George Osborne’s Budget has received a mixed reaction from the waste and recycling industry, with views divided on the announcement that landfill tax is to increase in line with the retail price index from April next year.
The chancellor announced the standard and lower rates of landfill tax will increase in line with the retail price index rounded to the nearest five pence from 1 April 2015.
Osborne’s Budget also gave clarity on the lower rate of landfill tax with regard to fines from waste transfer stations.
Responding to the Budget, Resource Association chief executive Ray Georgeson said he was relieved at the news that landfill tax will in the short-term increase in line with RPI and not be eroded in real terms.
“We still believe there is scope for significant future increases in landfill tax to further drive on towards recycling targets and complete the switch in emphasis in the UK on how we dispose of resources,” he added.
“We hope government will consult widely when considering how it will provide further long term certainty about future landfill tax rates and we acknowledge the recognition from government that this certainty is needed by all stakeholders in the waste and resources sector.”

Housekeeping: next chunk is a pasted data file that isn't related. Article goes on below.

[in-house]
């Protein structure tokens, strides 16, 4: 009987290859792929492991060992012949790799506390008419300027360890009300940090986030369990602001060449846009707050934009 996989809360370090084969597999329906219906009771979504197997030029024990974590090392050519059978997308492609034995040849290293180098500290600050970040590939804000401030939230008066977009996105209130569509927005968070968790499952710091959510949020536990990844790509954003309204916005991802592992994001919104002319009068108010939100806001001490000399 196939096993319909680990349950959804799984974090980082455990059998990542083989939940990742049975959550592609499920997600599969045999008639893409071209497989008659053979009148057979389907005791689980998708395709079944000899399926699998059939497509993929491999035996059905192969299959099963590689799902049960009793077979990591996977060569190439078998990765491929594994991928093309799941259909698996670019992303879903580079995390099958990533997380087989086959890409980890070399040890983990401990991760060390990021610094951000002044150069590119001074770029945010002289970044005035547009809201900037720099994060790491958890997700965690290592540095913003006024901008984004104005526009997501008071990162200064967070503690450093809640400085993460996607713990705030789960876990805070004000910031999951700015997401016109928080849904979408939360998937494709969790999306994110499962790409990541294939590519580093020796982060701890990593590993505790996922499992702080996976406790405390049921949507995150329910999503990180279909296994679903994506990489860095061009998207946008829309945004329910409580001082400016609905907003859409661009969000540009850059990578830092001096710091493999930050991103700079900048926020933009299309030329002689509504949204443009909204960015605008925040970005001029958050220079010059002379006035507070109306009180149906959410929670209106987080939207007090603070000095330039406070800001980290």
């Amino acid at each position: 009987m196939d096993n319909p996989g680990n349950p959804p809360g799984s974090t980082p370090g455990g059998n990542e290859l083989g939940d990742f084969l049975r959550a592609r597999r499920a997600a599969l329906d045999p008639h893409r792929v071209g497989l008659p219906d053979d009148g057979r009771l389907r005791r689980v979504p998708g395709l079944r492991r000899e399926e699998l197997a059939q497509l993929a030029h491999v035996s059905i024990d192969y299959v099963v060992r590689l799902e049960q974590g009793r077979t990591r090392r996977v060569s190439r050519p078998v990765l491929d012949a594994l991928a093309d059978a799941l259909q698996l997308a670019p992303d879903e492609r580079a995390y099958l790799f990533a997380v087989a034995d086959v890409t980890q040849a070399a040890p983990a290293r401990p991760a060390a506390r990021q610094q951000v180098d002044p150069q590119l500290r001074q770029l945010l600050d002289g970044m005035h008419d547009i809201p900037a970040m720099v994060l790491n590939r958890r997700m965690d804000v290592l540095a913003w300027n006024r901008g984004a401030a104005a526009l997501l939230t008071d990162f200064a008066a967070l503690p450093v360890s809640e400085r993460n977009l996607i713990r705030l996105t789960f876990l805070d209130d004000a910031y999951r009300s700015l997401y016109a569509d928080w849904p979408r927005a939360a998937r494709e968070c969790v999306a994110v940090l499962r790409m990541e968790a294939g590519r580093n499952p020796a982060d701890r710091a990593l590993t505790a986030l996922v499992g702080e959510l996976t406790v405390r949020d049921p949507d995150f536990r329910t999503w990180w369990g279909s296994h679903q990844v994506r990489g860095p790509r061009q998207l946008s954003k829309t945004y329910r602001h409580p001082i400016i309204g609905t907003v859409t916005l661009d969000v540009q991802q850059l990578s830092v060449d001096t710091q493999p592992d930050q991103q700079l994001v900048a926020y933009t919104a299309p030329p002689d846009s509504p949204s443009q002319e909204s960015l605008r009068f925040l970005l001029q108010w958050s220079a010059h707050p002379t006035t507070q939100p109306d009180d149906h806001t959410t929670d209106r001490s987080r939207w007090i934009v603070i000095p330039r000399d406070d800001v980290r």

CIWM chief executive Steve Lee explained: “Increasing landfill tax in line with inflation is the outcome we expected and is a pragmatic approach for the medium term.
“While it is important that this valuable mechanism continues to be effective in driving resources out of landfill and back into economically and environmentally beneficial use, there is not the evidence base to support further significant increases at this time.
“However, CIWM would urge the Treasury and Defra to keep this under review and undertake further work to map out the future role of landfill tax to underpin progress on resource efficiency.
“We welcome the clarity on the lower rate of landfill tax with regard to fines from waste transfer stations and other processing facilities and we would expect the forthcoming consultation to propose a staged introduction to give the industry time to put the necessary procedures in place.”
Mike Jones, Local Government Association Environment and Housing Board chairman,said that by freezing the rate of landfill tax for 2015, government has recognised “the significant work by local authorities and residents and radically reduce waste sent to landfill by nearly 40% in the last five years”.
The Environmental Services Association (ESA) reacted with disappointment to the announcements made by the Chancellor in his 2014 Budget, around landfill tax. ESA economist, Jacob Hayler said: “It is disappointing that the Chancellor has failed to take this opportunity to provide the industry with the long term clarity on landfill tax it needs.”